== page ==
You work hard to create effective marketing that gets potential buyers excited about buying from you. But if you had a time machine, you could make your marketing even more effective.
When a potential buyer shows up in a store or an office or a website, the business treats them as a blank slate — someone who is there to buy because they don’t yet have the product or service.
But what is often forgotten is that the person who just entered the business isn’t a blank slate. They have a history, a story, an entire past trailing behind them in time.
So when you greet them positively and enthusiastically, you’re shocked and saddened and embarrassed that they just had a family member pass away. That happened to me. :(
Of course, that’s an extreme example but it illustrates an important point: If you have a time machine you could go back in time by just a few minutes and find out what your potential customer was doing and thinking and feeling moments before they stepped foot in your business (or clicked onto your website).
The benefit is, you build instant rapport and you can create marketing messages that are far more effective because they speak into the context and mindset that your potential customer is in at that very time.
Businesses can already do this to some degree:
- They can time their commercials to air on TV or radio at a certain time — thus reaching frustrated commuters during rush hour or kids during Saturday morning cartoons or hungry employees moments before lunch.
- They can create context-specific landing pages that welcome people specifically based on how they got to the website. (Done in two ways: One way is to use just create a static page that you might give out on Twitter and Facebook as the social media landing page; or I’ve also seen apps that can read where a user clicked from and welcome them with a “Thanks for visiting from Google” type of greeting). As technology develops, we should see more of this happening.
- They can create keyword-specific Google AdWords landing pages based on the searched phrases that the user typed to find the ad that they clicked through.
- They can tightly integrate their sales funnel so that article marketing or guest blog posts use an “example.com/specific-page” click-through link to greet people who just read the specific topic.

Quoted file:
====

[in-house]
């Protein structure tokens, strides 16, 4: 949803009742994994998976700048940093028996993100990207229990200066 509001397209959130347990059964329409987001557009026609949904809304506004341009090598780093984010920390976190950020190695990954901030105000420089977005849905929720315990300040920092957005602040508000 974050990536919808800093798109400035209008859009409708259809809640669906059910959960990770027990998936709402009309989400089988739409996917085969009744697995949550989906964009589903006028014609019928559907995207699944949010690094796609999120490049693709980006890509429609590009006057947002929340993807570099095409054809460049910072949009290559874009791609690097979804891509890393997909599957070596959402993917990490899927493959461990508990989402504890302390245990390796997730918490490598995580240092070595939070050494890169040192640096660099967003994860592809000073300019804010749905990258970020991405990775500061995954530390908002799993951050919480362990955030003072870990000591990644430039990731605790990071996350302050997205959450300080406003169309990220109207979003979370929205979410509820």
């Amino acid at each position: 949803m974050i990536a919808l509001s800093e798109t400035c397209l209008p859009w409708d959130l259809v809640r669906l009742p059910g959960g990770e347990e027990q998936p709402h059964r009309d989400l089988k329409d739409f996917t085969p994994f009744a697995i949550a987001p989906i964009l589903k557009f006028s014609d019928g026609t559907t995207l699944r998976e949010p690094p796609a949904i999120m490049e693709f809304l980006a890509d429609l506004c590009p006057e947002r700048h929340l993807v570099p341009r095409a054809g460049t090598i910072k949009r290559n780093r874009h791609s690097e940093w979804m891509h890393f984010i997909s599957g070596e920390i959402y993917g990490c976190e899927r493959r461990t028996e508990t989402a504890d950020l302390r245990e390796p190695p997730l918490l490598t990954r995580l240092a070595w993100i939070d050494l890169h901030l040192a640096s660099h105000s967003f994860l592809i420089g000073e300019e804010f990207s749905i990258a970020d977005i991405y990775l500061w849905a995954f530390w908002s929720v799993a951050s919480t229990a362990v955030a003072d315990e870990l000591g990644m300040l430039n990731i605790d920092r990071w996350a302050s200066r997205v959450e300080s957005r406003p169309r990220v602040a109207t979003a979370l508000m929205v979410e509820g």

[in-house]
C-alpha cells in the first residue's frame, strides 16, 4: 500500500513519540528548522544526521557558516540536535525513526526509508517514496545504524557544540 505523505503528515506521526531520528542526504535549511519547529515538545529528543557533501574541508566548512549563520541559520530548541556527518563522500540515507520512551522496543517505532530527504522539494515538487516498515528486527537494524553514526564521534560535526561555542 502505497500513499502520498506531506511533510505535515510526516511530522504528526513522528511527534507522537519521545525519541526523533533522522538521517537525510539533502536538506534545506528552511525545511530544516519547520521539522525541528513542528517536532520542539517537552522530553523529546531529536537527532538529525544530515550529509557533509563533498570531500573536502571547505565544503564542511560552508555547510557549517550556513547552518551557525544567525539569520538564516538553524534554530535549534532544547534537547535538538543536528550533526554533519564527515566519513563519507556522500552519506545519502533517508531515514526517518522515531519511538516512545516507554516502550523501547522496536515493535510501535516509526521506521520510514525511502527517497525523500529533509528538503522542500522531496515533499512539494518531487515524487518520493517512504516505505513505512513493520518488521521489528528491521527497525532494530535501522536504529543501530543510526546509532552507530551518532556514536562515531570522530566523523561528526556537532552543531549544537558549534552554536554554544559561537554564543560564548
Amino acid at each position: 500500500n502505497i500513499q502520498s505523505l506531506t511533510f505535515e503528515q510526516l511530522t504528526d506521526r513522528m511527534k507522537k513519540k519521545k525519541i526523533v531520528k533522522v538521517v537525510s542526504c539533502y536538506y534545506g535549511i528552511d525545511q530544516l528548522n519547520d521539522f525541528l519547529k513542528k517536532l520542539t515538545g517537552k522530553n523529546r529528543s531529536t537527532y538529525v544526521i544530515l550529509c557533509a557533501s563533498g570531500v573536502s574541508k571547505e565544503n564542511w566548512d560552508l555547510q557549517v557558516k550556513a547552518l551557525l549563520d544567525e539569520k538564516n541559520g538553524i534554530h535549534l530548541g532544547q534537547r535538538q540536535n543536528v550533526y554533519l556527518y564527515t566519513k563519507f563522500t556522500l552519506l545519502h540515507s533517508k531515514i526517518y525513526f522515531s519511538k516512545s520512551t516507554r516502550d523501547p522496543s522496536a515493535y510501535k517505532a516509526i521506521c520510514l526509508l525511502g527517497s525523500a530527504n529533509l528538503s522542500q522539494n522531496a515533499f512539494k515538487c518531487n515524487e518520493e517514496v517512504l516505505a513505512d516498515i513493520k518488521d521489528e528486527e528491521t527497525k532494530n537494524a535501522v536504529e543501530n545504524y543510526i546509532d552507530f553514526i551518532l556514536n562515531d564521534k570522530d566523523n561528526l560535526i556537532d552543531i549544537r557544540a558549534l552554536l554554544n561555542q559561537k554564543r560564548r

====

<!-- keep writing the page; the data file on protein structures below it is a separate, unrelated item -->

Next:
Those are a few examples of ways that businesses can market more effectively by considering where the client was just before they encountered the marketing.
Here’s why this kind of “context-sensitive marketing” is so important. Consider two radio spots for a take-out restaurant. They both serve hot, fresh, nutritious ready-to-eat meals that busy parents can feel good about serving to their families.
- One ad airs randomly in the afternoon and lists the typical benefits that someone might get if they bought from the restaurant.
- The other ad is almost identical, except for two key differences: First, the ad airs during afternoon rush hour. Second, the ad starts off with something along the lines of: “Rush hour is annoying and time-consuming… and you still have to make supper when you get home! We can help…“
See how the context-sensitive differences have the potential to make the marketing more effective? It might work even more effective if there is also a time-specific bonus offer made at the same time — such as a 4-for-the-price-of-3 meals between the hours of 4pm and 6pm.
Because of the customer’s context, they are more likely motivated to buy if they hear the ad during rush hour when they’re hungry and stressed and thinking about supper than during some random afternoon airplay.
It’s not always possible to build your marketing around your target market’s context this but it is possible with a lot of marketing… and you should at least try to consider the target market’s context before they encountered your marketing. And, if you don’t know for sure, you can guess and you can generalize: That’s why we see some commercials that start off with something like “You’re a busy mom”. They’re not only building rapport, they’re also placing a safe bet that the mom viewers were busy with their kids moments before the commercial. This same idea can work in your articles, blog posts, and direct mail. All you need to do is to clearly define and fully understand your target market.